Bio 2230: Chapter 1
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. What would you like to do?
scientific study of heredity
why is genetics central to biology?
because gene activity underlies all life processes
what is classical genetics?
use of crosses to breed new strains of organisms and to understand how traits are transmitted.
Genetics is often divided into _________ and _________ genetics
what is an important tool used in classical genetics?
isolation of mutants affecting particular traits which can then be compared to normal strains
what is modern genetics?
study of genes at the molecular level
how was the first genetic maps of genes on chromosomes generated?
how is modern genetics made possible?
made possible because of advances in cloning and sequencing genes
Modern genetics has provided an enormous understanding of about: (4)
- physical nature of genes
- their expression patterns
- role in development and disease
- how their products react
what is genomics?
branch of genetics that studies organisms in terms of their genomes
How are many genes first identified?
through their effect on phenotype, and then later cloned and sequenced
which organisms have DNA as their genetic material?
with the exception of some RNA viruses, genetic material of all viruses, prokaryotes and eukaryotes
full DNA sequence of an organism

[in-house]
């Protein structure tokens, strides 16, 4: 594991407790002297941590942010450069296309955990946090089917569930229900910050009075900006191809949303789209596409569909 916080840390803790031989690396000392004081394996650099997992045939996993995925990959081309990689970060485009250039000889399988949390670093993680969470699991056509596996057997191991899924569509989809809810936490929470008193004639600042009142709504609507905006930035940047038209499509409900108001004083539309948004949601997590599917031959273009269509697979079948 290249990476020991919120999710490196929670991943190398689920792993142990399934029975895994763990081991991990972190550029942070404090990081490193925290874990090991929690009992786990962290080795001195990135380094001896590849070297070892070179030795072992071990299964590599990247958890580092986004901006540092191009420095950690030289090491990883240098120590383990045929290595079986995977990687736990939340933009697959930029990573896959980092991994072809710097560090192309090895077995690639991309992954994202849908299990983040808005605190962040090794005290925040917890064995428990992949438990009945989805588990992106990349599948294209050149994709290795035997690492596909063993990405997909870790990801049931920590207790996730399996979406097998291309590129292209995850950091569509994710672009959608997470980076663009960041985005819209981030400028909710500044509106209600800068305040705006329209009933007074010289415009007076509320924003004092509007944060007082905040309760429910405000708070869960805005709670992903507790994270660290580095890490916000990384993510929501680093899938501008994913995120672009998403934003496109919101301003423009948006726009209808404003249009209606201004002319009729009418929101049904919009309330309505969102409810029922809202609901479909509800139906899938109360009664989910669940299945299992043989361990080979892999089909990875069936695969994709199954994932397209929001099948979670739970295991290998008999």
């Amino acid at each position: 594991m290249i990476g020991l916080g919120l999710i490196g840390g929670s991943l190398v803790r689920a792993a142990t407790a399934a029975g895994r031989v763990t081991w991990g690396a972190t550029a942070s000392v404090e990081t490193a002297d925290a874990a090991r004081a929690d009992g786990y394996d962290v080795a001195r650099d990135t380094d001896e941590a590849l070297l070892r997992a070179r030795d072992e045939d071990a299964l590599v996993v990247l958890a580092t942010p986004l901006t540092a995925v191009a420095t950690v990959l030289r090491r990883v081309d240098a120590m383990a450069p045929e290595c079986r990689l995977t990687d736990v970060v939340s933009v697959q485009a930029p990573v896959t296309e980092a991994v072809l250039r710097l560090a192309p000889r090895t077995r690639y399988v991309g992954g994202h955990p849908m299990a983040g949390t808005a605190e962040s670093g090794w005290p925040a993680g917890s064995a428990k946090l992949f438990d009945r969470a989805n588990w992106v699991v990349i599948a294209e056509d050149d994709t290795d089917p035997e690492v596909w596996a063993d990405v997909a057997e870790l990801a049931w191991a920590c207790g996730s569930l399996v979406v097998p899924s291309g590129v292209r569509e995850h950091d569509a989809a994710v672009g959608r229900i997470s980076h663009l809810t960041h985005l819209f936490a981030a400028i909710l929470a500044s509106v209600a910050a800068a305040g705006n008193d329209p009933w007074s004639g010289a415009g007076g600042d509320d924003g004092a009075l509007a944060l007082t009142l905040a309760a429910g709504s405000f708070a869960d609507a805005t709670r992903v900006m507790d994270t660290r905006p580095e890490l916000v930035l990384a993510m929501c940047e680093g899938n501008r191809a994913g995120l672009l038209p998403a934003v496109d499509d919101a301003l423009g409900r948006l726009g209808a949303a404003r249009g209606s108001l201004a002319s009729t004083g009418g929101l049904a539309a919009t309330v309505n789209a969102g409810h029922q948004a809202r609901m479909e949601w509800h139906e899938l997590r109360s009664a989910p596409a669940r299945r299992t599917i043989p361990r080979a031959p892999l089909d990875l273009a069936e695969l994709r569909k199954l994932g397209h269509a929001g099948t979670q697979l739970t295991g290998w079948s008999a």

how is genetic information convey in DNA?
conveyed in the sequence of nucleotides
what is a gene? what do they encode?
- segment of DNA bearing a specific sequence of nucleotides
- encode traits that are passed from parent to offspring
describe the chromosome of a prokaryote and a eukaryote.
- prokaryote: singular circular chromosome
- eukaryote: many linear chromosomes within a nucleus
describe the structure of the chromosome.
single molecule of DNA wrapped around histone proteins
what is the function of histones?
- allow efficient packing of the genome
- involved in gene regulation
where do eukaryotes contain extranulear DNA? (2)
The laws of inheritance was first created by?
From his experiment with crosses between pea plants, Gregor Mendel concluded what 2 things?
- inherited characteristics are determined by genes
- each organism contains 2 copies of each gene ( one from father, one from mother)
what are alleles? (2)
- alternative versions of genes
- account for variations in inherited characteristics
organisms having a pair of identical alleles for a trait
organisms having 2 different alleles for a gene
observable characteristics of an organism
genetic makeup of an organism
The ________ interacts with the environment (internal and external) to produce the _________.
What was Mendel's first Law? what was another name for it?
- members of a gene pair segregate randomly into gametes
- principle of segregation
What was Mendel's Second Law?
- different genes assort independently during gamete formation (only applies to genes on different chromosomes or genes that are located very far apart on the same chromosome)
- principle of independent assortment
what is gene expression?
process by which a gene produces its product and that product carries out its function
what is the one-gene-one-polypeptide hypothesis?
genes provide instructions for making proteins (not all proteins are enzymes)